Today I am much better. I can still only drink soup through a straw. I am still not used to the gaps in my teeth (though, happily, the gaps aren’t visible when I talk or smile, as long as I don’t smile too widely or suddenly swing my head from side to side). I suspect I’m unconsciously chewing the sides of my mouth and hope this is not the case – the last thing I need, on top of the braces and the teeth gaps, is to have the inside of a mouth like that of an ecstasy raver’s. But things are getting better. For example, I was talking to a girl today about my surgery.
“I’ve had braces too,” she tells me. “Don’t worry, it’s definitely worth it! Did you get your wisdom teeth extracted too? That’s good. I hear that wisdom teeth extraction is the worst. Getting your braces on will be like nothing for you after this.”
I pray she is right and there is nothing worse ahead of me that could compare to the horror of having eight teeth extracted under general anaesthetic.
Two nights earlier:
I lie in bed, watching Rise of the Planet of the Apes on DVD. My head is still achy so every now and then I have to look away, maybe flip through a magazine while listening to James Franco soothe John Lithgow and a few apes down, then come back to the screen. I glance up occasionally from my bed at the mirror on the wall to check on the swelling. I text my boyfriend, saying, “Guess what! Maybe I am imagining things or maybe it’s because I had Chipmunk Face earlier or have been staring too long at apes, but I think my face is definitely looking way better!!!”
I think it was the apes, because I wake up the next morning, still looking slightly swollen. The swelling continues to go down and sensation returns to my jaw, which kind of means that I now feel like a grandmother with really bad dentures.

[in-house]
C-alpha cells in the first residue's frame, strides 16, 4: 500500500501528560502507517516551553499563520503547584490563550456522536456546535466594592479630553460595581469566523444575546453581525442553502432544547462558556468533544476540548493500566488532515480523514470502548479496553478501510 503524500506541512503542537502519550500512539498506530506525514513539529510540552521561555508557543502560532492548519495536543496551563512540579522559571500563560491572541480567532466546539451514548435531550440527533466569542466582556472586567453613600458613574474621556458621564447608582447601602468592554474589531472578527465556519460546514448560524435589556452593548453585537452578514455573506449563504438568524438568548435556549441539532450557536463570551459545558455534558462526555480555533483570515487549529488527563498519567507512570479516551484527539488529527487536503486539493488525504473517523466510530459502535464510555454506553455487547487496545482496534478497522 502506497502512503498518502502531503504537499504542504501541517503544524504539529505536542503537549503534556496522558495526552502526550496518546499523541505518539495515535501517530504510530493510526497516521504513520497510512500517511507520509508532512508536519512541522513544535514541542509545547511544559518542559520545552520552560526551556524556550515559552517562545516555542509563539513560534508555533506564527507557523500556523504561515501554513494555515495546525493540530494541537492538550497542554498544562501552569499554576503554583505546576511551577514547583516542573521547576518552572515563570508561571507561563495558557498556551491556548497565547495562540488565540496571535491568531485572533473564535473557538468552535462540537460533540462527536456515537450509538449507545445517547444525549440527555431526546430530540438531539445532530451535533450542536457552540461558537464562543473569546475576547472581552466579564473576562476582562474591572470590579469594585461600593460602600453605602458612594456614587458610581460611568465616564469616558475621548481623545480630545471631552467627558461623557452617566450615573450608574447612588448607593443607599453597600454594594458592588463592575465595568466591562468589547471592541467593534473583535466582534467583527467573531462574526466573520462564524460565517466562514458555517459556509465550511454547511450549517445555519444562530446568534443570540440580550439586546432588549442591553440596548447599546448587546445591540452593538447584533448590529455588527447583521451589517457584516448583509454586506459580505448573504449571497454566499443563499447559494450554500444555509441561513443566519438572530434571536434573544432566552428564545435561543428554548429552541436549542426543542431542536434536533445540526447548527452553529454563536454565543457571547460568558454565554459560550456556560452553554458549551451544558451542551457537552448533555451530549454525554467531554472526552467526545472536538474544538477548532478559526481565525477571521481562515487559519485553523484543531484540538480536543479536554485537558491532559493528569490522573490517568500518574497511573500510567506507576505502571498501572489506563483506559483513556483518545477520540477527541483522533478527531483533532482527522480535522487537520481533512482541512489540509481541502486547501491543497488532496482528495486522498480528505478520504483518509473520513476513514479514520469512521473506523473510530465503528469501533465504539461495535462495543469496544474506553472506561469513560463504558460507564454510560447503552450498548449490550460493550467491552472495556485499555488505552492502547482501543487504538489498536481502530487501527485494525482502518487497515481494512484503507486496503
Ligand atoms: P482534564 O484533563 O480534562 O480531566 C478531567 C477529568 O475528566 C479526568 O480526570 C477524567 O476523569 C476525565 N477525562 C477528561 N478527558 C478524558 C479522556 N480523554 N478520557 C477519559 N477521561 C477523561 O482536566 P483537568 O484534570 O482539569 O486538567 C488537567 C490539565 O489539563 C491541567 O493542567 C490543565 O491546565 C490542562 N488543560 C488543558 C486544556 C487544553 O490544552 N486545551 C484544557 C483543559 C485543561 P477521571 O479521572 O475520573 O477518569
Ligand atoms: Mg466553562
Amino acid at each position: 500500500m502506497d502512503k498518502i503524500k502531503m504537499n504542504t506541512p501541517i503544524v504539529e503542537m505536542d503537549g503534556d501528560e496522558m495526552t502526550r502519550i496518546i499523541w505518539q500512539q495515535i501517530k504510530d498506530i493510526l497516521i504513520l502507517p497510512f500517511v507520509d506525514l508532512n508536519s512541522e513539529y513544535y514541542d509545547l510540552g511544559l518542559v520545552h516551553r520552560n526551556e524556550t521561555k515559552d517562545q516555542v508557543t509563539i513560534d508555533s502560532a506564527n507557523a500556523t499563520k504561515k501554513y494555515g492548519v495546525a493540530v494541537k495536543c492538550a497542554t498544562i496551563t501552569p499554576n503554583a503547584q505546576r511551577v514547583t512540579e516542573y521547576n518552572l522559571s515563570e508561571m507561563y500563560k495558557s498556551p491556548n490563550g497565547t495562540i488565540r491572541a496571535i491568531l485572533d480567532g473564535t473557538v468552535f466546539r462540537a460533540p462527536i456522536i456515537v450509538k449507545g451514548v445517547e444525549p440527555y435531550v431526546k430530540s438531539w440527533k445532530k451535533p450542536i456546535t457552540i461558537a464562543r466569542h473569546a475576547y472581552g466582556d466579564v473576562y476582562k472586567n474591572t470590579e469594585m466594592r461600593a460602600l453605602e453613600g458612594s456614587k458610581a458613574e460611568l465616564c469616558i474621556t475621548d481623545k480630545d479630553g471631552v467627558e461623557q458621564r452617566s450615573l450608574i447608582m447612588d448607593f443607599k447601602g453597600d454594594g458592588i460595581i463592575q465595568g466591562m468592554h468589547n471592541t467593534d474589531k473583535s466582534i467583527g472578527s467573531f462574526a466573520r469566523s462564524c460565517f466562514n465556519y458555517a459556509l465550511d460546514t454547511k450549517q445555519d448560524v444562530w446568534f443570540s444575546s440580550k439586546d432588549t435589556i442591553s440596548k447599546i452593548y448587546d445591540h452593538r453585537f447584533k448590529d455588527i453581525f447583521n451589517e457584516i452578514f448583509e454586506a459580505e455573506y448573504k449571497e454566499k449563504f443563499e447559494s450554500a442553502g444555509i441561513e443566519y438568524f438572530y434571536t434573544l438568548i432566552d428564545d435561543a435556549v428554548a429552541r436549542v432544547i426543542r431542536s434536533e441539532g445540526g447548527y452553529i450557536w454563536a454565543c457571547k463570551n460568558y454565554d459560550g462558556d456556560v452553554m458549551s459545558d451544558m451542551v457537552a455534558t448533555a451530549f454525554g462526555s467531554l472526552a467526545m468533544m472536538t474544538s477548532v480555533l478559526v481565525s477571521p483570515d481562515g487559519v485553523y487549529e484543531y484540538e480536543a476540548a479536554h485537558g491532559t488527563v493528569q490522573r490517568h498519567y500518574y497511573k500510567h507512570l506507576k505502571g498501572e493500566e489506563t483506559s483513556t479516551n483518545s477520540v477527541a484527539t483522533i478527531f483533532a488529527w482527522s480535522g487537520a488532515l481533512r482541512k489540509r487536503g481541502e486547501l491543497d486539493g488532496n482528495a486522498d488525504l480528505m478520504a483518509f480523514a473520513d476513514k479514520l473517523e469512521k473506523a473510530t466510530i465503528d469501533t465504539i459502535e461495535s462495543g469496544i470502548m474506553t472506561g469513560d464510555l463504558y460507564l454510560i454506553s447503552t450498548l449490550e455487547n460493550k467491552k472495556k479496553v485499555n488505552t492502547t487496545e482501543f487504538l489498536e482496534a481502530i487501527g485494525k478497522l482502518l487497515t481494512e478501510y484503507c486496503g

Addiction to perfection
Five or six months earlier, I’m sitting in my car with my friend, L, and we are talking about my decision to get braces. “I’m not a plastic surgery kind of girl,” I tell L. “Once I’ve got my braces, I’m done! This is about as good as I’m going to look and that’s it. This is what I’m going to be happy with.”
“I guess so,” she says thoughtfully. “Though I’ve always liked the idea of getting my nose done if I had the money…”
I look at L’s nose in surprise because I’ve never noticed anything wrong with it. In fact, I’d much rather have her nose than the big honk that I’ve got on my face. To my horror, I start thinking about nose jobs and maybe a job to fix that jaw of mine and that profile…
That lasted for about one-tenth of a second. I’m not seriously considering this. I meant it when I told L that I’m not a plastic surgery kind of girl. First of all, the pain doesn’t appeal to me, nor does the cost. Second of all, I once read an article by a former Hugh Hefner Girlfriend/Playboy Bunny on how all the Girlfriends of the House (this was just right before the Kendra-Holly-Bridget-trio days and Hugh had more than just three live-in girlfriends) have had some kind of plastic surgery done and what they’ve found is nothing improves your appearance as much as really well-applied make up. Not even plastic surgery. And third of all, no matter how much I don’t like my nose or my jaw or whatever, it’s still me. That’s me there. If I changed it, I wouldn’t be me, even if I changed it to a ‘perfect’ version of me. If that makes sense. So no, no plastic surgery for me. Like I said to L, I’m just going to get these braces. And then I’m done.